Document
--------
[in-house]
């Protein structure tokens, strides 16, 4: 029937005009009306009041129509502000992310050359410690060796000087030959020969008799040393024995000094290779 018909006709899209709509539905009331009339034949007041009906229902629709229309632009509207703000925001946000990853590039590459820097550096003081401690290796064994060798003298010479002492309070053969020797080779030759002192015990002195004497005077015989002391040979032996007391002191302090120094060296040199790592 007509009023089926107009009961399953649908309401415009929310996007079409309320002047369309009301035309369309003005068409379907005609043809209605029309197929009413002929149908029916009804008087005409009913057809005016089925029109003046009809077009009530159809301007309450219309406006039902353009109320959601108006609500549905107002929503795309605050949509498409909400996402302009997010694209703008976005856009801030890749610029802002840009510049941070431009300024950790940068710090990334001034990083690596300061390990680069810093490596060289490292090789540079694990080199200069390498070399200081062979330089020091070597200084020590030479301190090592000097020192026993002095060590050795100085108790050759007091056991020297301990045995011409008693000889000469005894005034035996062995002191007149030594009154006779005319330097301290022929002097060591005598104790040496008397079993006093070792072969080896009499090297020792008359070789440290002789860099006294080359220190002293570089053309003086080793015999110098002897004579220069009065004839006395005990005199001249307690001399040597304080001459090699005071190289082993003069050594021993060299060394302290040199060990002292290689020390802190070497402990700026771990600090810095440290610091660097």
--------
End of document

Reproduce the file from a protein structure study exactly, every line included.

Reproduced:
[in-house]
């Protein structure tokens, strides 16, 4: 029937005009009306009041129509502000992310050359410690060796000087030959020969008799040393024995000094290779 018909006709899209709509539905009331009339034949007041009906229902629709229309632009509207703000925001946000990853590039590459820097550096003081401690290796064994060798003298010479002492309070053969020797080779030759002192015990002195004497005077015989002391040979032996007391002191302090120094060296040199790592 007509009023089926107009009961399953649908309401415009929310996007079409309320002047369309009301035309369309003005068409379907005609043809209605029309197929009413002929149908029916009804008087005409009913057809005016089925029109003046009809077009009530159809301007309450219309406006039902353009109320959601108006609500549905107002929503795309605050949509498409909400996402302009997010694209703008976005856009801030890749610029802002840009510049941070431009300024950790940068710090990334001034990083690596300061390990680069810093490596060289490292090789540079694990080199200069390498070399200081062979330089020091070597200084020590030479301190090592000097020192026993002095060590050795100085108790050759007091056991020297301990045995011409008693000889000469005894005034035996062995002191007149030594009154006779005319330097301290022929002097060591005598104790040496008397079993006093070792072969080896009499090297020792008359070789440290002789860099006294080359220190002293570089053309003086080793015999110098002897004579220069009065004839006395005990005199001249307690001399040597304080001459090699005071190289082993003069050594021993060299060394302290040199060990002292290689020390802190070497402990700026771990600090810095440290610091660097």